Tularosa: Last of the Frontier West (1960, C.L. Sonnichsen): Here’s the powerful opening sentence that promises gritty frontier tales: “The Tularosa country is a parched desert where everything, from cactus to cowman, carries a weapon of some sort, and the only creatures who sleep with both eyes closed are dead.” Charles Leland Sonnichsen (1901–91) delivers an easy-to-read, ripsnorting history of New Mexico’s Tularosa Valley. Among the memorable characters who show up on these pages are Pat Garrett, Albert Jennings Fountain, Albert Fall, Oliver Lee and Bill McNew. The real story of Tularosa, Sonnichsen notes, is the story of Texas cattlemen, “proud riders who kept the Old West alive in that lonely land until yesterday.”
Pat Garrett: The Story of a Western Lawman (1973, Leon C. Metz): While majoring in history at the University of New Mexico in the early 1970s, I took an interest in the unofficial state outlaw, Billy the Kid, but ended up reading instead this biography of the man who killed the Kid. Am I ever glad I did. The ups and downs of Garrett’s life on the frontier held my interest more than any history lecture class and got me hooked on the real West, not just the TV Westerns I watched while growing up in the East. Later, I had the good fortune of getting to know El Paso author Metz (1930–2020), a great guy who no doubt would have gotten along well with both Pat and Billy. I went on to read his books about gunfighters John Wesley Hardin, John Selman and Dallas Stoudenmire, and finally I got around to Garrett’s own The Authentic Life of Billy, the Kid (1882) and Frederick Nolan’s excellent The West of Billy the Kid (1998).
certain mysteries will never be solved, which opens the door even wider for the endless flow of Little Bighorn offerings
Wyatt Earp: The Life Behind the Legend (1999, by Casey Tefertiller): The most famous lawman of the Wild West operated in Dodge City and Tombstone and all across the West, including Alaska, in his long life of adventure. No, he wasn’t always a defender of law and order. But after reading Stuart Lake’s mythmaking 1931 biography Wyatt Earp: Frontier Marshal and some of the offerings of Glenn Boyer, I figured the legendary Wyatt had been elevated to a standard that could be outmatched only by Hugh O’Brian’s 1950s TV version of Wyatt. Other authors also muddied the waters when it came to the truth about Wyatt. Then along came San Francisco newspaperman Tefertiller, who was fascinated by the divergent legacies and set out to get past the frauds and fantasies and write a balanced biography about the most famous of the “Fighting Earps.” Casey made a big hit.
Bury My Heart at Wounded Knee (1970, by Dee Brown): It’s no secret that antiestablishment views ran rampant on college campuses in the early 1970s. Though barely on the fringe of the “movement,” I did read this groundbreaking, controversial book. If nothing else, it was an eye-opener. Brown, whose grandfather reportedly had rubbed elbows with David Crockett, provided a historical account of U.S. conquest of the West told from the Indian perspective. That, of course, challenged traditional views of American Indians promoted by contemporary TV Westerns, Hollywood oaters, Western novels and even history books. Not that it eliminated all misconceptions and myths about the Indians wars. In an attempt to achieve more historical balance Peter Cozzens wrote The Earth Is Weeping: The Epic Story of the Indian Wars for the American West (2016). Fair-minded people would do well to read both books.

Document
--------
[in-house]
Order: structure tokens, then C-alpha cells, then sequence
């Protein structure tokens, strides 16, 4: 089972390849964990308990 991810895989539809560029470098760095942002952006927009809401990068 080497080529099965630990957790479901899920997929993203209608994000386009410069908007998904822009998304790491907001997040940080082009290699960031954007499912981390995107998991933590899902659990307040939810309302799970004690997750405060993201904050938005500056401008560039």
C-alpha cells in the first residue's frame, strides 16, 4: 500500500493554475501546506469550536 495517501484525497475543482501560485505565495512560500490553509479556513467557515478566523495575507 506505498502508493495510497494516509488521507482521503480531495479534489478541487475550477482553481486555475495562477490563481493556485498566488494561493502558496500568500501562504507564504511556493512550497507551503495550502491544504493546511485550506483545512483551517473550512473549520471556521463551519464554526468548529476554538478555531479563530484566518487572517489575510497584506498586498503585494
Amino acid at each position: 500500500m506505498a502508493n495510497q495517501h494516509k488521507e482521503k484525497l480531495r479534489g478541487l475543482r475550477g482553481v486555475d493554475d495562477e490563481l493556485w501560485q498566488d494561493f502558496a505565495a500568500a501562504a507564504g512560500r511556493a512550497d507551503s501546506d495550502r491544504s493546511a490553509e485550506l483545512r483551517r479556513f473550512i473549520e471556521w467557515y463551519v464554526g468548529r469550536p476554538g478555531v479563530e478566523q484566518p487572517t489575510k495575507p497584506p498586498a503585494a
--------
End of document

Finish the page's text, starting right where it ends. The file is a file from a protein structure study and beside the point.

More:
Lakota Noon: The Indian Narrative of Custer’s Defeat (1997, by Gregory F. Michno): The immediate command of Lt. Col. George Armstrong’s 7th U.S. Cavalry took to their graves what happened on June 25, 1876, at the Little Bighorn, having all died on that battlefield. But some of the victorious Lakotas and Cheyennes (about 40 of them) provided firsthand accounts of the most famous fight in the Indian wars. Michno utilized their testimony to relate from start to finish how the Indians attacked by Custer gained the upper hand. These participants, as one might expect, sometimes said contradictory things about what they did or saw, and of course none of the Indians could read Custer’s mind. So, certain mysteries will never be solved, which opens the door even wider for the endless flow of Little Bighorn offerings. This book with a different perspective should stand the test of time.
The Apache Wars: The Hunt for Geronimo, the Apache Kid, and the Captive Boy Who Started the Longest War in American History (2016, by Paul Andrew Hutton): Apaches warriors didn’t employ tactics the U.S. military was used to, but the cumulative effect of all that ambushing and raiding made for arguably the most interesting wars fought by the Plains Indians. Hutton’s book is 528 pages, but to be fair the award-winning Western historian could have written a book twice this length about the fascinating Apaches (including Geronimo, Mangas Coloradas, Cochise and Victorio) and the men who fought them (notably Kit Carson, O.O. Howard, George Crook and Nelson Miles). The captive boy in the subtitle is Mickey Free, whose engaging story includes his pursuit of fellow scout turned renegade the Apache Kid. To those seeking even more on the subject I recommend the even longer (a whopping 720 pages) From Cochise to Geronimo: The Chiricahua Apaches, 1874–1886, by Edwin R. Sweeney. WW